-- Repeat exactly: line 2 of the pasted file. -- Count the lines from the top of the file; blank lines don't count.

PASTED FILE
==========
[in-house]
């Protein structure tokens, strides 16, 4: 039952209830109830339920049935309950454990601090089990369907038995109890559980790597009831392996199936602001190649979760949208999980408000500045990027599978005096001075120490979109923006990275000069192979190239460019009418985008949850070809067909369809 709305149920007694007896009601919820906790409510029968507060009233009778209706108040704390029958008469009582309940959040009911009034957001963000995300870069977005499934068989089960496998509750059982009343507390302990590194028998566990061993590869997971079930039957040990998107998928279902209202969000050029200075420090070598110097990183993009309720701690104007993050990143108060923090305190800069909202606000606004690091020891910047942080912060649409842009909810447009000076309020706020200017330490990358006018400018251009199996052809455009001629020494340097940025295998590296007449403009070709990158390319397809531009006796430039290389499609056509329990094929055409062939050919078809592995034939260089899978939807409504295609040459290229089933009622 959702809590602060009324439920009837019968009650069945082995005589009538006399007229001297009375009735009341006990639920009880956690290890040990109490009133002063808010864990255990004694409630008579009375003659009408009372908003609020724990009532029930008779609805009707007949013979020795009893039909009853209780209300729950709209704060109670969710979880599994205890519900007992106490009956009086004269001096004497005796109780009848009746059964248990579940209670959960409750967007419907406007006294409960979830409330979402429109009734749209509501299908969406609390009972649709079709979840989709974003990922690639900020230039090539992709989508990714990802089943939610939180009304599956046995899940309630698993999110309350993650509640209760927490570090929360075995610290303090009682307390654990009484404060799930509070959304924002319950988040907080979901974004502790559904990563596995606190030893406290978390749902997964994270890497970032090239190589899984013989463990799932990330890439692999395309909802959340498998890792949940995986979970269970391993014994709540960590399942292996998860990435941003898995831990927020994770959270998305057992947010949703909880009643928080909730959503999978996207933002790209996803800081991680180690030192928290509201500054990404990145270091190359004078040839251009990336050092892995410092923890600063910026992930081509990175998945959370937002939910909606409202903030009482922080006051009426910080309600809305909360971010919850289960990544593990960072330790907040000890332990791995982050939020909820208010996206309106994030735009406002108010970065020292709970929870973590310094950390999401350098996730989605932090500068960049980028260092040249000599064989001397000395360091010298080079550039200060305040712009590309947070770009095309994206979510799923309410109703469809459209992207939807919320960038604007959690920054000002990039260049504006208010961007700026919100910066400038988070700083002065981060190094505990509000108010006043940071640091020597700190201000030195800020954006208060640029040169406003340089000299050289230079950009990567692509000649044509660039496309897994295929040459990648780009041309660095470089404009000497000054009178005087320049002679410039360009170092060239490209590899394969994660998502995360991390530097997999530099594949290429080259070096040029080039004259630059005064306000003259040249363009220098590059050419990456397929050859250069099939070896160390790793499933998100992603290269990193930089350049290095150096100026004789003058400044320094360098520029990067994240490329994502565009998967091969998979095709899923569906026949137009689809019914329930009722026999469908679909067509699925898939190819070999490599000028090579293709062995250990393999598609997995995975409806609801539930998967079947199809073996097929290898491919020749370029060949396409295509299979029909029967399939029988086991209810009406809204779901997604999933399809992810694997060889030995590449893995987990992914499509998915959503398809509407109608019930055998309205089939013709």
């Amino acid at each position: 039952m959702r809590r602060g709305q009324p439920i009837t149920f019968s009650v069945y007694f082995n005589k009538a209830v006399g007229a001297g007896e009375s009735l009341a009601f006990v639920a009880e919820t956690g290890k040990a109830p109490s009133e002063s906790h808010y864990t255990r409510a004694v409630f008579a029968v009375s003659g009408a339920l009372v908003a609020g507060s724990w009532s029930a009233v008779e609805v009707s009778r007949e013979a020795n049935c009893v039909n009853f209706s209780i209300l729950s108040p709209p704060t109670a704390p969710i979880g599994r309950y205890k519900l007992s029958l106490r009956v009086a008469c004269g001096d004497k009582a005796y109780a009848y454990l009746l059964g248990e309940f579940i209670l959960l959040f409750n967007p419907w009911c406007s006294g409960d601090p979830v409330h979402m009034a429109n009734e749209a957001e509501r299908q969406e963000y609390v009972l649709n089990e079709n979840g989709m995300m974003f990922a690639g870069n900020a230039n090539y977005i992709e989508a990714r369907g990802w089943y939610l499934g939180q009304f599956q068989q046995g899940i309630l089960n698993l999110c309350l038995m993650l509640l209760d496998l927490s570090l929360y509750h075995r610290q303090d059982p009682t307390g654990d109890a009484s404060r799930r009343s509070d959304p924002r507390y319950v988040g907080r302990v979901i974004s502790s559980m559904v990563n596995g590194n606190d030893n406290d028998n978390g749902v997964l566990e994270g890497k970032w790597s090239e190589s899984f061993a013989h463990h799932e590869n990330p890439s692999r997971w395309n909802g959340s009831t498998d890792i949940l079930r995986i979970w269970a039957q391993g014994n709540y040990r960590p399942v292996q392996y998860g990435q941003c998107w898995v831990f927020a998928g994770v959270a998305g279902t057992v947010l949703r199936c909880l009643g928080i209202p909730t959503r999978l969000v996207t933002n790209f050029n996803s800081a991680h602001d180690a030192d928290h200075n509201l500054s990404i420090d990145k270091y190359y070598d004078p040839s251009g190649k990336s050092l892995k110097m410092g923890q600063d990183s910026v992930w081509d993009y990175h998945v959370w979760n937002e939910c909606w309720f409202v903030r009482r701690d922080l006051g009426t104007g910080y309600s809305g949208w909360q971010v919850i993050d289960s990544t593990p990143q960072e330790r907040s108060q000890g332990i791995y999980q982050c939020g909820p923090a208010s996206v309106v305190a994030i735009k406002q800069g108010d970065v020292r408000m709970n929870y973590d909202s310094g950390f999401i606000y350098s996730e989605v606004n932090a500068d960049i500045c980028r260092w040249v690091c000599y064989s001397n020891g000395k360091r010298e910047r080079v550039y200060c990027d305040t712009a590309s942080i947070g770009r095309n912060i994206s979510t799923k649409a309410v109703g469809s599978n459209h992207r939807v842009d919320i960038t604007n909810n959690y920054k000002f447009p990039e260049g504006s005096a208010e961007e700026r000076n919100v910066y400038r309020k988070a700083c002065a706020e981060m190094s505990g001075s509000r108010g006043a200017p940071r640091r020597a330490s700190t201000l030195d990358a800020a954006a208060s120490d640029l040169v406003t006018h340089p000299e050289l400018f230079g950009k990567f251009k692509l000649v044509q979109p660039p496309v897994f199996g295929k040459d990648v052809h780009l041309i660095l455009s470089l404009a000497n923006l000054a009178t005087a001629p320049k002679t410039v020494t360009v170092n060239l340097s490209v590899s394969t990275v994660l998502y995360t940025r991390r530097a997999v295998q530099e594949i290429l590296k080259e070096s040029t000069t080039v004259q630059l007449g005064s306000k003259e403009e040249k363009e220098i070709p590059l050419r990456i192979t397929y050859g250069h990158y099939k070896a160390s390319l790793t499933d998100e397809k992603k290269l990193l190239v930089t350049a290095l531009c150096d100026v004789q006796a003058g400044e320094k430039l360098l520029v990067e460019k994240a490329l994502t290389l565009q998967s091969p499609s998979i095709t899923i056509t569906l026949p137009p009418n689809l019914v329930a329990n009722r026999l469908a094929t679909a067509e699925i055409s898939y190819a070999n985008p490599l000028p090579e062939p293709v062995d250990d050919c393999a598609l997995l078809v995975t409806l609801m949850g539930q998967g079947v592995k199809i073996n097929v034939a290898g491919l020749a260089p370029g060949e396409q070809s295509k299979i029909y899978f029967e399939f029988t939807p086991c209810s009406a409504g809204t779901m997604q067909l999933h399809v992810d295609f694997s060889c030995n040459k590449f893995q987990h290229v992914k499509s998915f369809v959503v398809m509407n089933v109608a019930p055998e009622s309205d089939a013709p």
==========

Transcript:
């Protein structure tokens, strides 16, 4: 039952209830109830339920049935309950454990601090089990369907038995109890559980790597009831392996199936602001190649979760949208999980408000500045990027599978005096001075120490979109923006990275000069192979190239460019009418985008949850070809067909369809 709305149920007694007896009601919820906790409510029968507060009233009778209706108040704390029958008469009582309940959040009911009034957001963000995300870069977005499934068989089960496998509750059982009343507390302990590194028998566990061993590869997971079930039957040990998107998928279902209202969000050029200075420090070598110097990183993009309720701690104007993050990143108060923090305190800069909202606000606004690091020891910047942080912060649409842009909810447009000076309020706020200017330490990358006018400018251009199996052809455009001629020494340097940025295998590296007449403009070709990158390319397809531009006796430039290389499609056509329990094929055409062939050919078809592995034939260089899978939807409504295609040459290229089933009622 959702809590602060009324439920009837019968009650069945082995005589009538006399007229001297009375009735009341006990639920009880956690290890040990109490009133002063808010864990255990004694409630008579009375003659009408009372908003609020724990009532029930008779609805009707007949013979020795009893039909009853209780209300729950709209704060109670969710979880599994205890519900007992106490009956009086004269001096004497005796109780009848009746059964248990579940209670959960409750967007419907406007006294409960979830409330979402429109009734749209509501299908969406609390009972649709079709979840989709974003990922690639900020230039090539992709989508990714990802089943939610939180009304599956046995899940309630698993999110309350993650509640209760927490570090929360075995610290303090009682307390654990009484404060799930509070959304924002319950988040907080979901974004502790559904990563596995606190030893406290978390749902997964994270890497970032090239190589899984013989463990799932990330890439692999395309909802959340498998890792949940995986979970269970391993014994709540960590399942292996998860990435941003898995831990927020994770959270998305057992947010949703909880009643928080909730959503999978996207933002790209996803800081991680180690030192928290509201500054990404990145270091190359004078040839251009990336050092892995410092923890600063910026992930081509990175998945959370937002939910909606409202903030009482922080006051009426910080309600809305909360971010919850289960990544593990960072330790907040000890332990791995982050939020909820208010996206309106994030735009406002108010970065020292709970929870973590310094950390999401350098996730989605932090500068960049980028260092040249000599064989001397000395360091010298080079550039200060305040712009590309947070770009095309994206979510799923309410109703469809459209992207939807919320960038604007959690920054000002990039260049504006208010961007700026919100910066400038988070700083002065981060190094505990509000108010006043940071640091020597700190201000030195800020954006208060640029040169406003340089000299050289230079950009990567692509000649044509660039496309897994295929040459990648780009041309660095470089404009000497000054009178005087320049002679410039360009170092060239490209590899394969994660998502995360991390530097997999530099594949290429080259070096040029080039004259630059005064306000003259040249363009220098590059050419990456397929050859250069099939070896160390790793499933998100992603290269990193930089350049290095150096100026004789003058400044320094360098520029990067994240490329994502565009998967091969998979095709899923569906026949137009689809019914329930009722026999469908679909067509699925898939190819070999490599000028090579293709062995250990393999598609997995995975409806609801539930998967079947199809073996097929290898491919020749370029060949396409295509299979029909029967399939029988086991209810009406809204779901997604999933399809992810694997060889030995590449893995987990992914499509998915959503398809509407109608019930055998309205089939013709």